Some of the dialogue taking place in Jordan’s decision-making circles reflect the extent of the kingdom’s concern over the possibility of Bashar al-Assad-loyalist cells infiltrating Jordanian cities. Infiltration of this nature may lead to acts of sabotage against sensitive strategic facilities or to the assassination of Jordanian and Syrian personalities. Assad-loyalist cells might be motivated to carry out such acts by the fact that the kingdom has welcomed tens of thousands of Syrian refugees.
Another topic of discussion has been Amman's possibly covert role in Syria.
Sources close to the Jordanian leadership told Al-Hayat that Jordan is concerned about the potentially large flow of Syrian refugees through Jordanian airports. They said that the refugees may enter Jordan through several different transit countries.
Some fear another scenario. Jordanian authorities worry that supporters of the Syrian regime may enter the country among the waves of refugees. They assert that some of these individuals’ mission may be to “provide support for sleeper cells that have been assigned to disturb the peace in the country.”
Some Syrian citizens who were stuck in Amman’s Queen Alia International Airport recently complained that Jordanian authorities prevented them from entering the country, asking them to return to where they came from.
However, Jordan’s foreign minister Nasser Judeh said, “Some individuals were inspected at the airport or at the land border. The decision to deny them entry into Jordan was based on security reasons.”
Official sources told Al-Hayat that what is known within state apparatuses as the “strategic security cell,” which is composed of senior security officials, “has managed to capture a number of persons who were implanted among the refugees in the northern areas to carry out acts of sabotage.”
The sources said that the security forces “captured elements who first claimed to be affiliated with the Free Syrian Army. Investigations revealed that these people were in fact planted by the Syrian regime with the mission of tracking down scores of Syrian Army dissidents who fled to Jordan.”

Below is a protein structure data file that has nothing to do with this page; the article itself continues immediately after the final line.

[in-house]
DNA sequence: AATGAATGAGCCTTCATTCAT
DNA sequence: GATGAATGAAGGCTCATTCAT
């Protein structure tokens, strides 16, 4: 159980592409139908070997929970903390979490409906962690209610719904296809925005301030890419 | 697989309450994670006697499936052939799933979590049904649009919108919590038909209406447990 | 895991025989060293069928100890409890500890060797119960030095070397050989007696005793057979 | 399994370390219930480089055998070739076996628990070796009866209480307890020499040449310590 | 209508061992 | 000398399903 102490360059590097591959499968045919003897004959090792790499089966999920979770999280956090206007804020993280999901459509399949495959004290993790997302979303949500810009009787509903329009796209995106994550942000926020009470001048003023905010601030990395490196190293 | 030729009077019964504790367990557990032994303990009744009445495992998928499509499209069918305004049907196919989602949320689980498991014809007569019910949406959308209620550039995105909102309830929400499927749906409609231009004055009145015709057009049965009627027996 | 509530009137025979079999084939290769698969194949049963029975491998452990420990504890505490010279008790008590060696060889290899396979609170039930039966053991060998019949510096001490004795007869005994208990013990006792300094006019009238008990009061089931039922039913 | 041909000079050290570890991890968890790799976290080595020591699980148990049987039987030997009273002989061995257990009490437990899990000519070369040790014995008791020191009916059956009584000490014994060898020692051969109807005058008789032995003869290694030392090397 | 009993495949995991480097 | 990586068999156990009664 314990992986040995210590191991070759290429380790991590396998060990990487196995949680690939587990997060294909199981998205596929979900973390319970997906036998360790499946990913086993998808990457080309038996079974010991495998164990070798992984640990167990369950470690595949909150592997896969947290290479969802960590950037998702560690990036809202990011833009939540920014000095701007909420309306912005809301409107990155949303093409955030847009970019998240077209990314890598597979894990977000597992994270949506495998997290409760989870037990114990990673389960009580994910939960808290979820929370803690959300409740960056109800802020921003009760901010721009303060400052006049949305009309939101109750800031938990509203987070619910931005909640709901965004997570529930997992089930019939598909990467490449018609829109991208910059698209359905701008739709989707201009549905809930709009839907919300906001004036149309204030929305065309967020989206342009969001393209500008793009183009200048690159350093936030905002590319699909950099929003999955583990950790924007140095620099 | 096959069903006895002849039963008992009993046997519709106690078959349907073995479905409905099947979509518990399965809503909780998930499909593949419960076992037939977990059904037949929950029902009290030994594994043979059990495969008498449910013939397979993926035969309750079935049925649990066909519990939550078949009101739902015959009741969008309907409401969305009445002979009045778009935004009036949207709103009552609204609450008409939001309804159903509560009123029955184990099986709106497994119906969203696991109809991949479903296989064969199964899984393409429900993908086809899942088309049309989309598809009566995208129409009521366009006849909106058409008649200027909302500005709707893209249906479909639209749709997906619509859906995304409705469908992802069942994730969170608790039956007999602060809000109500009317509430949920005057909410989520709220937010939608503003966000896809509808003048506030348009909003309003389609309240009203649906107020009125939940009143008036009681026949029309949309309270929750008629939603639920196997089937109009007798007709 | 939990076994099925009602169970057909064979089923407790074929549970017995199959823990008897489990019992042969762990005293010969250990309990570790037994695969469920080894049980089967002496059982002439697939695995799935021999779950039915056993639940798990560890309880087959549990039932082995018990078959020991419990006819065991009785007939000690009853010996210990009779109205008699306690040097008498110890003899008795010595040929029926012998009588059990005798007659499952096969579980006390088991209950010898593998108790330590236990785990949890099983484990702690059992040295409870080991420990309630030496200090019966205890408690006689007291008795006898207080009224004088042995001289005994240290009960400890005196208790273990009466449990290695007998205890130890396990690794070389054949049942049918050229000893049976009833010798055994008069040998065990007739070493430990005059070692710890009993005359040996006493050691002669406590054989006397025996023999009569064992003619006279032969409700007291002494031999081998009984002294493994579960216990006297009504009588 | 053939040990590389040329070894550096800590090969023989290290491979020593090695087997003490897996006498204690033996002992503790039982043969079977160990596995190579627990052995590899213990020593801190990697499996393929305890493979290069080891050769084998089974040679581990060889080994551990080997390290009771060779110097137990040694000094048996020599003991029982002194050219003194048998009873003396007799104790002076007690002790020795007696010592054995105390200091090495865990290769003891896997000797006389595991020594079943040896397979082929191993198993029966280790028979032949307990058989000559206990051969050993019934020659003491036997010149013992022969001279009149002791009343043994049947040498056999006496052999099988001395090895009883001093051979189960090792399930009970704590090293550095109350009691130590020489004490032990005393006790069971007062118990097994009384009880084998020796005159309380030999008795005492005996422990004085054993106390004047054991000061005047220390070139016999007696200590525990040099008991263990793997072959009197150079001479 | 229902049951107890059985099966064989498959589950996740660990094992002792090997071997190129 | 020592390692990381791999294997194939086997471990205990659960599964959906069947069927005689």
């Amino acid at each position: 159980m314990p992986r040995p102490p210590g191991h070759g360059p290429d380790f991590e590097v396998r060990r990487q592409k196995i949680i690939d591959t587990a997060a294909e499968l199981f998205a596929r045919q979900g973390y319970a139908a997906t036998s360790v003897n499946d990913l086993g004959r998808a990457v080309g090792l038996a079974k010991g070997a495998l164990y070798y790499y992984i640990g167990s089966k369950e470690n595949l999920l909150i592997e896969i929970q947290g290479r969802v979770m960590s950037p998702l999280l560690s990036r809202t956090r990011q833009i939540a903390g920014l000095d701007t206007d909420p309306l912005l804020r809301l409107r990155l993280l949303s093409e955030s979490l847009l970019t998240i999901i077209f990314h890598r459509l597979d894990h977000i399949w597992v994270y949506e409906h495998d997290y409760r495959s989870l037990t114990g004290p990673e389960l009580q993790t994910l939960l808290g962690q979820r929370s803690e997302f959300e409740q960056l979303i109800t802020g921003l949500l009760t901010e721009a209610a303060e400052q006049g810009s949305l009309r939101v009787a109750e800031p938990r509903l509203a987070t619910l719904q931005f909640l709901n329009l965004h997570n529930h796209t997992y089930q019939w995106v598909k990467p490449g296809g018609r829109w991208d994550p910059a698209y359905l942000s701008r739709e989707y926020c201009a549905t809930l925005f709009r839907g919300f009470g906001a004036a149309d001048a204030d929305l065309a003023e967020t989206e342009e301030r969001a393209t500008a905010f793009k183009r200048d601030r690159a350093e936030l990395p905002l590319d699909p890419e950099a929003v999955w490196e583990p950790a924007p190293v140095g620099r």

According to the sources, dozens of suspects have been arrested and returned to Syria after subjecting them to intensive investigations.
One member of the opposition Syrian National Council, Abdel Salam al-Bitar, confirmed this news. He told Al-Hayat that Jordan “fears reprisals from groups that are affiliated with the Syrian security forces.”
“We have received information that Jordan has returned a number of suspicious elements to Syria,” he said.
The Jordanian security services previously foiled attempts to smuggle weapons from Syria into Jordan. The operation caught the attention of the authorities after a young Jordanian man died in a military prison. He had been arrested alongside a number of Syrians who were attempting to smuggle weapons into Jordan.
According to researcher and political analyst Maher Abu-Tayr, the Syrian Embassy in Amman is “continuously involved in security activities.”
“The embassy collects information on Jordan and monitors Syrians who have fled their country. Most of the ambassadors who come to Jordan from Damascus are from the Syrian security institution,” he said.
Abu-Tayr cites officials he describes as "highly informed" as having said that the Syrian intelligence apparatus “has developed an action plan to be implemented in certain countries, namely Lebanon, Jordan, Qatar and Turkey. It has also sent several cells to various countries as a preliminary step.”
Samih al-Ma’aytah, minister of state for media and communications affairs and spokesman for the Jordanian government, told Al-Hayat that there is a “security concern in Jordan” due to the continued flow of Syrians into the kingdom. He says: “It is normal for us to protect our citizens and the tens of thousands of our Syrian brothers who have taken refuge here.”
Ma’aytah denies that any political decision was made to prevent Syrians from taking refuge in Jordan. However, he emphasizes “the Kingdom’s right to take all necessary measures to maintain its security and stability.”
On the other hand, there have been reports that the US has proposed a new scenario to Jordanian officials. US authorities have allegedly proposed that Jordan “adopt a covert role against the Assad regime, similar to the decision adopted by the Jordanian decision-making circle regarding the war on Iraq in 2003.”
Muhammad Abu-Rumman, a researcher at the Center for Strategic Studies at the University of Jordan, said that Jordan “refuses to be a spear in the face of the Syrian regime.”
He added that a solution to the Syrian crisis will “provide the main exit from the economic crisis affecting the kingdom.”
The Jordanian government vehemently denies any military plans against Syria. During a recent visit to Bahrain, Jordan's King Abdullah II stressed the need to find a political solution to the crisis in Syria.